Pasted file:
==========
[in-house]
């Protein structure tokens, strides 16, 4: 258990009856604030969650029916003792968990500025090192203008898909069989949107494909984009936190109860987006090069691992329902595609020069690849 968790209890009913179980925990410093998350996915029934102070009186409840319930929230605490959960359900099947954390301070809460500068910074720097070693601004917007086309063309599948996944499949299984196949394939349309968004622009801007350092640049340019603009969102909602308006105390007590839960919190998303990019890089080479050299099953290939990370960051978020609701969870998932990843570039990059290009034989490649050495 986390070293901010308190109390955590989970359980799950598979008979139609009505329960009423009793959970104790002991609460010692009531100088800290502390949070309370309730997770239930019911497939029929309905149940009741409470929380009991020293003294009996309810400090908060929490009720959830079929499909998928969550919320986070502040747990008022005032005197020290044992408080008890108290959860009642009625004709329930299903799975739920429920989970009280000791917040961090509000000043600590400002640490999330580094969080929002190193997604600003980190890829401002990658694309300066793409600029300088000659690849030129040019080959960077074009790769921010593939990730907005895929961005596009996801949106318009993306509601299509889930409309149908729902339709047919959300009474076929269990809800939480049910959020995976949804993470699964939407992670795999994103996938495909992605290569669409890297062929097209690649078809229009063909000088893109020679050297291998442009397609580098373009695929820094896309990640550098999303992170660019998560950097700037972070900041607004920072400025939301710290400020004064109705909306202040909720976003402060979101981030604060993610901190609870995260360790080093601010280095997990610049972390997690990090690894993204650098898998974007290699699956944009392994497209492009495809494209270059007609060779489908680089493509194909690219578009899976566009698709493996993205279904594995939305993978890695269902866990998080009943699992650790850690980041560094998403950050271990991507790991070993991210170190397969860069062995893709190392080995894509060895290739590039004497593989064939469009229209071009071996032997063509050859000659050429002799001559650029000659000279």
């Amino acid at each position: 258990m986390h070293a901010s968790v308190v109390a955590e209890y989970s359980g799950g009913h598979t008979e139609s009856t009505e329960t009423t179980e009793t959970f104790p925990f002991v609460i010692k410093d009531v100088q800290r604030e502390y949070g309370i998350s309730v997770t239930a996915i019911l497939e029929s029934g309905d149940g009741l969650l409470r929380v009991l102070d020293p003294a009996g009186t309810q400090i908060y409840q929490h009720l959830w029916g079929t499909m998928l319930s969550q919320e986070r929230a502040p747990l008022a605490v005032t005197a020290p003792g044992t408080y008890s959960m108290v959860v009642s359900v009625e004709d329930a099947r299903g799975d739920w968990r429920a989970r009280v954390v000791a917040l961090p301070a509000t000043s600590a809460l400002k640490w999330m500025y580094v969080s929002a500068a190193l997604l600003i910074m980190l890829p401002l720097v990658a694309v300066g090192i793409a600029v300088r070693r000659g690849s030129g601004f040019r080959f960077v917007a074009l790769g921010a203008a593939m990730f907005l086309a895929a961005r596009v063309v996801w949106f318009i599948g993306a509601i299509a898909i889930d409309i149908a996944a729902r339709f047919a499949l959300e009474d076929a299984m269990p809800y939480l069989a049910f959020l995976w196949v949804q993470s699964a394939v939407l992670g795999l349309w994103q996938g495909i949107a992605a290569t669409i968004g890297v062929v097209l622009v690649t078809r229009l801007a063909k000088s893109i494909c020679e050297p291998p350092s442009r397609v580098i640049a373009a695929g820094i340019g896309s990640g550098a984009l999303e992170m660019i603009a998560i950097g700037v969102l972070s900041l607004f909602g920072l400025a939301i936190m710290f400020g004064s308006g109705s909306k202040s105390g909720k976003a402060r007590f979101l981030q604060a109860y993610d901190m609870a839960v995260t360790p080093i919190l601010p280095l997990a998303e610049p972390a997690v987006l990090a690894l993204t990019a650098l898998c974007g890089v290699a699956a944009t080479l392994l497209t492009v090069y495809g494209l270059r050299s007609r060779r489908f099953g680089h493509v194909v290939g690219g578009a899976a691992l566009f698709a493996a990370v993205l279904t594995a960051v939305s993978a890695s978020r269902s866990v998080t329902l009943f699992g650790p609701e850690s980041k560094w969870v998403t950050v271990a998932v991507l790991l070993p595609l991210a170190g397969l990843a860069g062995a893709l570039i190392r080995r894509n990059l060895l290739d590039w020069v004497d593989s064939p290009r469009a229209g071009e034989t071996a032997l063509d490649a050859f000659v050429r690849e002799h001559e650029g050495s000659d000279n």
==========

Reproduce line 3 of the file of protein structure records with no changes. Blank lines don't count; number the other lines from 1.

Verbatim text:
């Amino acid at each position: 258990m986390h070293a901010s968790v308190v109390a955590e209890y989970s359980g799950g009913h598979t008979e139609s009856t009505e329960t009423t179980e009793t959970f104790p925990f002991v609460i010692k410093d009531v100088q800290r604030e502390y949070g309370i998350s309730v997770t239930a996915i019911l497939e029929s029934g309905d149940g009741l969650l409470r929380v009991l102070d020293p003294a009996g009186t309810q400090i908060y409840q929490h009720l959830w029916g079929t499909m998928l319930s969550q919320e986070r929230a502040p747990l008022a605490v005032t005197a020290p003792g044992t408080y008890s959960m108290v959860v009642s359900v009625e004709d329930a099947r299903g799975d739920w968990r429920a989970r009280v954390v000791a917040l961090p301070a509000t000043s600590a809460l400002k640490w999330m500025y580094v969080s929002a500068a190193l997604l600003i910074m980190l890829p401002l720097v990658a694309v300066g090192i793409a600029v300088r070693r000659g690849s030129g601004f040019r080959f960077v917007a074009l790769g921010a203008a593939m990730f907005l086309a895929a961005r596009v063309v996801w949106f318009i599948g993306a509601i299509a898909i889930d409309i149908a996944a729902r339709f047919a499949l959300e009474d076929a299984m269990p809800y939480l069989a049910f959020l995976w196949v949804q993470s699964a394939v939407l992670g795999l349309w994103q996938g495909i949107a992605a290569t669409i968004g890297v062929v097209l622009v690649t078809r229009l801007a063909k000088s893109i494909c020679e050297p291998p350092s442009r397609v580098i640049a373009a695929g820094i340019g896309s990640g550098a984009l999303e992170m660019i603009a998560i950097g700037v969102l972070s900041l607004f909602g920072l400025a939301i936190m710290f400020g004064s308006g109705s909306k202040s105390g909720k976003a402060r007590f979101l981030q604060a109860y993610d901190m609870a839960v995260t360790p080093i919190l601010p280095l997990a998303e610049p972390a997690v987006l990090a690894l993204t990019a650098l898998c974007g890089v290699a699956a944009t080479l392994l497209t492009v090069y495809g494209l270059r050299s007609r060779r489908f099953g680089h493509v194909v290939g690219g578009a899976a691992l566009f698709a493996a990370v993205l279904t594995a960051v939305s993978a890695s978020r269902s866990v998080t329902l009943f699992g650790p609701e850690s980041k560094w969870v998403t950050v271990a998932v991507l790991l070993p595609l991210a170190g397969l990843a860069g062995a893709l570039i190392r080995r894509n990059l060895l290739d590039w020069v004497d593989s064939p290009r469009a229209g071009e034989t071996a032997l063509d490649a050859f000659v050429r690849e002799h001559e650029g050495s000659d000279n």